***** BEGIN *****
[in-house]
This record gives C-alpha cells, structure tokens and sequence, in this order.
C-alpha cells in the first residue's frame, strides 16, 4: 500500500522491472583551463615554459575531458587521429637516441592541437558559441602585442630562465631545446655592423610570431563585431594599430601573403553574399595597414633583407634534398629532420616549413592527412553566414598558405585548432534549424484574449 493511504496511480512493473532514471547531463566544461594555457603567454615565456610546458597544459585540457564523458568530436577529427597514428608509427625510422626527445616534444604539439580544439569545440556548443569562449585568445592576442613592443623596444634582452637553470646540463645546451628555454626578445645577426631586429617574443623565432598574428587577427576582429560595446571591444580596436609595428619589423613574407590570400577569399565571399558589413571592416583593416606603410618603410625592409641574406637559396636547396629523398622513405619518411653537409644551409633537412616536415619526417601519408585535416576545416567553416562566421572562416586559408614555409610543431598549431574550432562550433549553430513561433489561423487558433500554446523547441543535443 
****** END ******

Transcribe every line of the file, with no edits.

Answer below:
[in-house]
This record gives C-alpha cells, structure tokens and sequence, in this order.
C-alpha cells in the first residue's frame, strides 16, 4: 500500500522491472583551463615554459575531458587521429637516441592541437558559441602585442630562465631545446655592423610570431563585431594599430601573403553574399595597414633583407634534398629532420616549413592527412553566414598558405585548432534549424484574449 493511504496511480512493473532514471547531463566544461594555457603567454615565456610546458597544459585540457564523458568530436577529427597514428608509427625510422626527445616534444604539439580544439569545440556548443569562449585568445592576442613592443623596444634582452637553470646540463645546451628555454626578445645577426631586429617574443623565432598574428587577427576582429560595446571591444580596436609595428619589423613574407590570400577569399565571399558589413571592416583593416606603410618603410625592409641574406637559396636547396629523398622513405619518411653537409644551409633537412616536415619526417601519408585535416576545416567553416562566421572562416586559408614555409610543431598549431574550432562550433549553430513561433489561423487558433500554446523547441543535443 